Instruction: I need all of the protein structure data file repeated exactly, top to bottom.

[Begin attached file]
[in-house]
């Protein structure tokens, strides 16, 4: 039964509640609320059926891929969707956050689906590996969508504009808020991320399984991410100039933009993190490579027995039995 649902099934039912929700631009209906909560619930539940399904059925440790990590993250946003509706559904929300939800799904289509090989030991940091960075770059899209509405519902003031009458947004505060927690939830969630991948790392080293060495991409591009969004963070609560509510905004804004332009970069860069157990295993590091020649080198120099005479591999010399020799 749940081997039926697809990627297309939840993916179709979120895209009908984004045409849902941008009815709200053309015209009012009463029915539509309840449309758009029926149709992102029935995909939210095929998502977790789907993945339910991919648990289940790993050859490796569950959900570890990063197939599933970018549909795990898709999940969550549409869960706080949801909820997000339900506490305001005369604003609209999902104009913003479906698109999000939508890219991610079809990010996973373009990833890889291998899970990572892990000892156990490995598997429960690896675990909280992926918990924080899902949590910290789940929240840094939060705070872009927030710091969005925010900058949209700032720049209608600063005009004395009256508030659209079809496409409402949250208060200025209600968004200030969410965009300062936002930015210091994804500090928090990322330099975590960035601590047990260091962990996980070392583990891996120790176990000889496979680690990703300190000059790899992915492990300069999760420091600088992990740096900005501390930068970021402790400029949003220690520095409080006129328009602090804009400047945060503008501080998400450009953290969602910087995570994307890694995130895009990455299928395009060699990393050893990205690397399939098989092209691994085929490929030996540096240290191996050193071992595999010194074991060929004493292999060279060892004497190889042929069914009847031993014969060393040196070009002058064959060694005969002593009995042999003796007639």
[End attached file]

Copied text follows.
[in-house]
């Protein structure tokens, strides 16, 4: 039964509640609320059926891929969707956050689906590996969508504009808020991320399984991410100039933009993190490579027995039995 649902099934039912929700631009209906909560619930539940399904059925440790990590993250946003509706559904929300939800799904289509090989030991940091960075770059899209509405519902003031009458947004505060927690939830969630991948790392080293060495991409591009969004963070609560509510905004804004332009970069860069157990295993590091020649080198120099005479591999010399020799 749940081997039926697809990627297309939840993916179709979120895209009908984004045409849902941008009815709200053309015209009012009463029915539509309840449309758009029926149709992102029935995909939210095929998502977790789907993945339910991919648990289940790993050859490796569950959900570890990063197939599933970018549909795990898709999940969550549409869960706080949801909820997000339900506490305001005369604003609209999902104009913003479906698109999000939508890219991610079809990010996973373009990833890889291998899970990572892990000892156990490995598997429960690896675990909280992926918990924080899902949590910290789940929240840094939060705070872009927030710091969005925010900058949209700032720049209608600063005009004395009256508030659209079809496409409402949250208060200025209600968004200030969410965009300062936002930015210091994804500090928090990322330099975590960035601590047990260091962990996980070392583990891996120790176990000889496979680690990703300190000059790899992915492990300069999760420091600088992990740096900005501390930068970021402790400029949003220690520095409080006129328009602090804009400047945060503008501080998400450009953290969602910087995570994307890694995130895009990455299928395009060699990393050893990205690397399939098989092209691994085929490929030996540096240290191996050193071992595999010194074991060929004493292999060279060892004497190889042929069914009847031993014969060393040196070009002058064959060694005969002593009995042999003796007639």